I use Google Maps…a lot. There can be no question where Google “thinks” your destination is. But as with all things, Google Maps isn’t perfect. Until I contacted Google to make some corrections, anyone who looked for my house heard the words “You have arrived” in the middle of a cornfield a half mile from my house. I made a call and an email or two, and Google got closer, but still not quite there. The Google Maps “pin,” as it is called, showed that I live in a subdivision, still 500 ft from my actual address. A second round of communication with Google and now the pin sits on top of my house, though to click on to get a picture, sometimes you see a picture that is of a house in the subdivision and still not mine. The description on a general Google Map even suggested at one point that my house was actually a grocery story with a different city listed, which doesn’t really exist anymore as far as addresses go.
I point this out to address (no pun intended) this famous, even patented, “pin,” belonging to Google. It points out your destination or your location, depending on what you are asking it to reveal to you.
I’ve been thinking a lot about the idea of “you are here” lately, especially in relationship to God. Personal suffering exists because people aren’t following the map to their intended destination — they aren’t using God’s map, nor are they following His directions. All suffering is created by man’s choices– either our own, someone else’s against us, or both.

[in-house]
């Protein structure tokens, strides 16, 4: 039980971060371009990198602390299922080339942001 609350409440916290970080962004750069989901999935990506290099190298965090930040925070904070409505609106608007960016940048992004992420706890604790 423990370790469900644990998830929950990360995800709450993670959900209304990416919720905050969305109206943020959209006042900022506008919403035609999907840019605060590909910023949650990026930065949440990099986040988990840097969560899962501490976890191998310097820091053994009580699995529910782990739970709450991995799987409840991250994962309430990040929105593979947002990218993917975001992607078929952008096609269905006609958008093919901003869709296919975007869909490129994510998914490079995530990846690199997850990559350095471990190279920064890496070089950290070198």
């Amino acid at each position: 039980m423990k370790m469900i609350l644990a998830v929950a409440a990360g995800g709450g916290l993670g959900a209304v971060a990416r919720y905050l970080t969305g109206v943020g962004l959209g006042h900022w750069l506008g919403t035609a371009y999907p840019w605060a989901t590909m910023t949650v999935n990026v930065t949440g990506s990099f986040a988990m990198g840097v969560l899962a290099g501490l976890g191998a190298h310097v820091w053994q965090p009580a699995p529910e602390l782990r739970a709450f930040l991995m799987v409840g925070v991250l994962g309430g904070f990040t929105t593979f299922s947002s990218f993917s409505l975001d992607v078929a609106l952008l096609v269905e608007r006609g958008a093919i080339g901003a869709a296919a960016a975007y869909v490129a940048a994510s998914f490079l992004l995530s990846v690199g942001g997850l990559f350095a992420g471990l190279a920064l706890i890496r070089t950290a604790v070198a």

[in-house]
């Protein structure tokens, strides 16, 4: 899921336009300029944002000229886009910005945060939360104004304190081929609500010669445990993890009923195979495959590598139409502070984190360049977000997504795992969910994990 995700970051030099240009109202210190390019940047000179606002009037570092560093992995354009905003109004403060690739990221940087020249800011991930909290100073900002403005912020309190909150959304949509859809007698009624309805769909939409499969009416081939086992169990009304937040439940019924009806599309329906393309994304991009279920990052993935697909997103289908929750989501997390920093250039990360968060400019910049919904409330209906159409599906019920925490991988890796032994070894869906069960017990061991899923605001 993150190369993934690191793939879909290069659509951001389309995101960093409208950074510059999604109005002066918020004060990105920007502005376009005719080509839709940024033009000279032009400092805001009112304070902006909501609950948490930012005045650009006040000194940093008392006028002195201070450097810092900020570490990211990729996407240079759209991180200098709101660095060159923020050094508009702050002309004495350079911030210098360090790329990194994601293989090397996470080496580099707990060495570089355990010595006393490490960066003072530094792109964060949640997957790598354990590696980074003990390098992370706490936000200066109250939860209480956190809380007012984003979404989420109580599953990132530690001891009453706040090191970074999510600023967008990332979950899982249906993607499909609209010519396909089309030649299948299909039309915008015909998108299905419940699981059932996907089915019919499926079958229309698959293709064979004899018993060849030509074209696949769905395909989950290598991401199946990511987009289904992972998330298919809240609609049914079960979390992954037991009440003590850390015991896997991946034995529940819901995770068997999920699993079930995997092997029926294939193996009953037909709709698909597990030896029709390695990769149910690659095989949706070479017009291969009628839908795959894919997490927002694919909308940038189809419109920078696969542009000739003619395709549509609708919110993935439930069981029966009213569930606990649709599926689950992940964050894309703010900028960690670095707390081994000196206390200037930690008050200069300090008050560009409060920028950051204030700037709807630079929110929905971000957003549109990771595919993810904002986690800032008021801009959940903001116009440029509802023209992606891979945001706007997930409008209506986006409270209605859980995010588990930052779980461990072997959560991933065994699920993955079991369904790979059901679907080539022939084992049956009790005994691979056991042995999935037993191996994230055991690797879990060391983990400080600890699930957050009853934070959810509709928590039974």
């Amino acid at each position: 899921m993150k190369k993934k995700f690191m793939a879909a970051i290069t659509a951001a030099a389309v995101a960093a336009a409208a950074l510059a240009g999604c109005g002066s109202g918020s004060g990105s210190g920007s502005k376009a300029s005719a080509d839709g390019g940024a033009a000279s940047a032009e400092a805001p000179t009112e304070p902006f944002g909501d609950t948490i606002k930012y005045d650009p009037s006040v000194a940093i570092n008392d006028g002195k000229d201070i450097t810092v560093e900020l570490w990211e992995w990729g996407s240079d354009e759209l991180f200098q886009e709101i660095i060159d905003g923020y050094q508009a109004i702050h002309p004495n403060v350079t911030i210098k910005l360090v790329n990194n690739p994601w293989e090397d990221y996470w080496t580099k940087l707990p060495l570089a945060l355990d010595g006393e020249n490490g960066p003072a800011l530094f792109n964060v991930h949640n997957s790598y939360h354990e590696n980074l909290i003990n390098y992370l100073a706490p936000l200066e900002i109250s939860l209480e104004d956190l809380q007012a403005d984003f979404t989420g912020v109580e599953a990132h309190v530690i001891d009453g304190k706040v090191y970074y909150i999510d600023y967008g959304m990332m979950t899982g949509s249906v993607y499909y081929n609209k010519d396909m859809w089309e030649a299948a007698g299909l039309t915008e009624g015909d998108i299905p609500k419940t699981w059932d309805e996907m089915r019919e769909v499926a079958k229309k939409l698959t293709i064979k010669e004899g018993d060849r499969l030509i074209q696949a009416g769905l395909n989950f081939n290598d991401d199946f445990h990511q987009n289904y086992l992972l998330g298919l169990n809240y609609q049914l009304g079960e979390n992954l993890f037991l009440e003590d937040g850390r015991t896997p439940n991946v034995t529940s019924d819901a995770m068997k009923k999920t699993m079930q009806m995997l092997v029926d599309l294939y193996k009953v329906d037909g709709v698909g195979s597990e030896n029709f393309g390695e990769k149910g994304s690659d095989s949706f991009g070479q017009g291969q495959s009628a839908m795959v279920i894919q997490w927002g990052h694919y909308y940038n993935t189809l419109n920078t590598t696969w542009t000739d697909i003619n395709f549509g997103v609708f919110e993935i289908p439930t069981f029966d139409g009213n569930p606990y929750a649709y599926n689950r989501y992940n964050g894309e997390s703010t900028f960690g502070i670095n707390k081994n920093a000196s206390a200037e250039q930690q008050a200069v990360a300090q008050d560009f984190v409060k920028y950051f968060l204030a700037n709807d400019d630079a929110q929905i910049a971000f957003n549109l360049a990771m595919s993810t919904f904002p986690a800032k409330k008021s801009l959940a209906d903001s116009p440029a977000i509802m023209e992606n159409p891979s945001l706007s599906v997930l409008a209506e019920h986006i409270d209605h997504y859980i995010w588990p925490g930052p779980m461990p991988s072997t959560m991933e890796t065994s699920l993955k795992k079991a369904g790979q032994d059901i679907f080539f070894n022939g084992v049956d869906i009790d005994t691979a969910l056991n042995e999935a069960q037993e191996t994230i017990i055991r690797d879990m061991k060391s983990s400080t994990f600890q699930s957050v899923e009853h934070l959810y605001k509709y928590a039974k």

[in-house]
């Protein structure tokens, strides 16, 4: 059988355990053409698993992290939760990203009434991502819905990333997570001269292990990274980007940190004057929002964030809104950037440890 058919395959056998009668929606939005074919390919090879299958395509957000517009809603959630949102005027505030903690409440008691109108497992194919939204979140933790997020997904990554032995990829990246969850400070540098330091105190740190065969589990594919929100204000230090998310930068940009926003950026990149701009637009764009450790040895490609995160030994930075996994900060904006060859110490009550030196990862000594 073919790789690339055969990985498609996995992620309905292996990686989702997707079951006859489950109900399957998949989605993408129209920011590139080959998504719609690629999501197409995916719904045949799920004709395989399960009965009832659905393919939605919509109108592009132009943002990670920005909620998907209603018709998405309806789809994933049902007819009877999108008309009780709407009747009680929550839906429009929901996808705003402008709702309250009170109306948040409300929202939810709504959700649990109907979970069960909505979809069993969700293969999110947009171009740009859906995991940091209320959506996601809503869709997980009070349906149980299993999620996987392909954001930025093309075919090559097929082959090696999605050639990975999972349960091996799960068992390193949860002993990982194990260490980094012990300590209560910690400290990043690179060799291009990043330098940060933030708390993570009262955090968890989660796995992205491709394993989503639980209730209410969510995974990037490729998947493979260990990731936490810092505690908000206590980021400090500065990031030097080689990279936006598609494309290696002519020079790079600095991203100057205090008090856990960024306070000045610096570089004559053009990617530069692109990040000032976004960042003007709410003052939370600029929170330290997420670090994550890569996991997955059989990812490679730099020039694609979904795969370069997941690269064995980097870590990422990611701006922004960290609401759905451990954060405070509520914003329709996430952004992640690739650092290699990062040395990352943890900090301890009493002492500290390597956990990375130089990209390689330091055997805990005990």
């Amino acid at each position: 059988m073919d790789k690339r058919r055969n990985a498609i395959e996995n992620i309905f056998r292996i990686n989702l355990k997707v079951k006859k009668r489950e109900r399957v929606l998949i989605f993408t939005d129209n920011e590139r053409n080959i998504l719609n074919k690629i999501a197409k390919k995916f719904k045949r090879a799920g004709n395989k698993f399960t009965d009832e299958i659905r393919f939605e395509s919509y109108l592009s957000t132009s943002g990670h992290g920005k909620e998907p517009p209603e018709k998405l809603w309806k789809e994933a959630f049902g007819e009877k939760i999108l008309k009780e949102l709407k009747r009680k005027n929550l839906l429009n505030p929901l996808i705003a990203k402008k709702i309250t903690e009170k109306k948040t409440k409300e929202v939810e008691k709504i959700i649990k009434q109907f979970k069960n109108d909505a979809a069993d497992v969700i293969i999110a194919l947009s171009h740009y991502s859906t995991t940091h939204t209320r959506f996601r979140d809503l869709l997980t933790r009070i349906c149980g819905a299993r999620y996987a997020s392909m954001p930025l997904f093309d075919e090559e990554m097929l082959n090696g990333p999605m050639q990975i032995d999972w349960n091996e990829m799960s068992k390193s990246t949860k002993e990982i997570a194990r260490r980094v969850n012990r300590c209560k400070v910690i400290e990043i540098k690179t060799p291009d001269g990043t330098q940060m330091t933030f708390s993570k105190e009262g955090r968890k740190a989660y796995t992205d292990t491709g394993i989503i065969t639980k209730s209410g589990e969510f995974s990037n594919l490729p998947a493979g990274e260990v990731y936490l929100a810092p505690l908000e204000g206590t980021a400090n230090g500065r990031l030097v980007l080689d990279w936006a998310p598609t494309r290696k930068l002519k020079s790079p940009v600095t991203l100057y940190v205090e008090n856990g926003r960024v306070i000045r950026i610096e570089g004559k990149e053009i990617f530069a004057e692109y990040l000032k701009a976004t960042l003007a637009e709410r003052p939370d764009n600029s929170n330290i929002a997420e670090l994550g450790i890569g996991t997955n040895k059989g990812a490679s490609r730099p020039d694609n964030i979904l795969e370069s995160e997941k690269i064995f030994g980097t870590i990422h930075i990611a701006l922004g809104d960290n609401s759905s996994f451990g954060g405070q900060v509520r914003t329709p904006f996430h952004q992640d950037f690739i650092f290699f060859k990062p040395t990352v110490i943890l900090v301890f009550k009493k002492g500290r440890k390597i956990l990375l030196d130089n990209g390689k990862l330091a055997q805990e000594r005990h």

Take the country’s escalating racial tension recently. That’s all about sin and poor choices. If we were on God’s page, we would see that to declare any kind of supremacy, racial or other, is simply an attempt to put the self over another person and blame that other person for problems that do not belong to them. To declare oneself superior and to attack with what humans declare as “hate” is unacceptable in a civilized society. It creates suffering for everyone in some way, shape, or form.
Whether we realize it or not, we all ultimately look for the same destination — some may look to heaven and eternal life as their ultimate goal; others can’t see past this part of life in terms of seeking life satisfaction, peace, pleasure, happiness… Still others would be thankful if they can make it to the end of the day, or even the next five minutes. Everyone’s location is different. Everyone’s location pin is wherever they are. If where you are is a place of pain, frustration, or unhappiness, you’ve taken a wrong turn somewhere, either by choice or someone else’s choice has rerouted you. More often than not, we chose to take a path other than the one God laid out for us a long time ago.
One of my favorite stories is about a businessman who was running late on his way to a meeting. In his haste, he decided to cut across a country road that showed up on his map, even though it was not part of the original directions to his destination. He found a side road that he believed would get him to his meeting faster. As he turned onto the road, there were signs across the road warning, “Road closed ahead: Bridge out.” Since he could not see that the road was closed where he was, he took his chances, drove around the warning signs and took the road he hoped would be his saving grace. A few miles later, he discovered that the bridge was indeed out and there was no way to get to his destination by that route. Frustrated that he had wasted so much time, the businessman turned around and headed back out to the road from which he had turned. As he approached the road closed signs, he read on the back of one of them: “Welcome back, stupid!”